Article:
The line of the Equator serves as the basis of this map, which depicts the coasts of western Africa from Gibraltar up to the island of São Tomé, in the Gulf of Guinea, including the Atlantic archipelagos of the Azores, Madeira, the Canary Islands and Cape Verde. The Western Ocean (“Oceanvs Ocidentalis”) bathes all of these coasts and islands.
The almost empty interior only contains a hypothetical fluvial network, in which a large river stands out, probably the Senegal; dense and detailed Portuguese geographic toponyms can be found along the coasts: Cabo de São João, Cabo do Galo, Rio dos Camarões.
The flags only highlight two powers: Portugal as opposed to the Arab territories, symbolised by the Islamic crescent. One of the Muslim flags is prominently implanted in Safi, an erstwhile Portuguese stronghold in Morocco and the seat of a bishopric, which was abandoned in 1541. The flags of the Order of Christ are shown in Arzila and Ceuta, controlling the entry/exit to the Mediterranean, on the island of São Tomé and in the delta of the Rio dos Camarões (the Wouri River, near the modern day city of Douala), inside the Gulf of Guinea, slave trading emporiums. Additional signs of possession include two shields with the Portuguese coat of arms in the interior region of the Rios da Guiné (Guinea) and inside the Gulf of Guinea, replete with Portuguese toponyms.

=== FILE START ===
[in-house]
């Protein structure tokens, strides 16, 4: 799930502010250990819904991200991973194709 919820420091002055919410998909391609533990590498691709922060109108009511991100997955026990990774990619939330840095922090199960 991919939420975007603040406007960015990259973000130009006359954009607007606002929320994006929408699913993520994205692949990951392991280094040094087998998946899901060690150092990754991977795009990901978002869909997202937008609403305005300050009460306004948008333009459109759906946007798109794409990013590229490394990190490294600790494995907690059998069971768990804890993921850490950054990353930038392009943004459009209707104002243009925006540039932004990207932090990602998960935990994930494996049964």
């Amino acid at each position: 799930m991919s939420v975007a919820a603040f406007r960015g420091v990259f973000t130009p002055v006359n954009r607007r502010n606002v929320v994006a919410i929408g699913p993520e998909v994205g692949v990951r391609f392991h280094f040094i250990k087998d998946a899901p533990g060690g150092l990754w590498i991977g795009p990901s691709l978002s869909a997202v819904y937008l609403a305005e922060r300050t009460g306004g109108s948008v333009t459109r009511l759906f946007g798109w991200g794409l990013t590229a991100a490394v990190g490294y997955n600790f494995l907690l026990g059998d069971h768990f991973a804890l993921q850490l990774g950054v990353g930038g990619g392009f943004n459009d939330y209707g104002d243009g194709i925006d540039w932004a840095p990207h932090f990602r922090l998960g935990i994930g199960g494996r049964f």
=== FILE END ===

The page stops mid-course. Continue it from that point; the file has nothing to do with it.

This latter aspect was repeatedly cited while presenting this atlas folio as historical documental proof of Portugal’s rights in West Africa, particularly in the Guinea region, at the time when diplomatic and military agreements were being signed with France and England in the mid-nineteenth century.
João Carlos Garcia
Faculdade de Letras, Universidade do Porto
(Fragment of the Universal Atlas of Fernão Vaz Dourado commentary volume)
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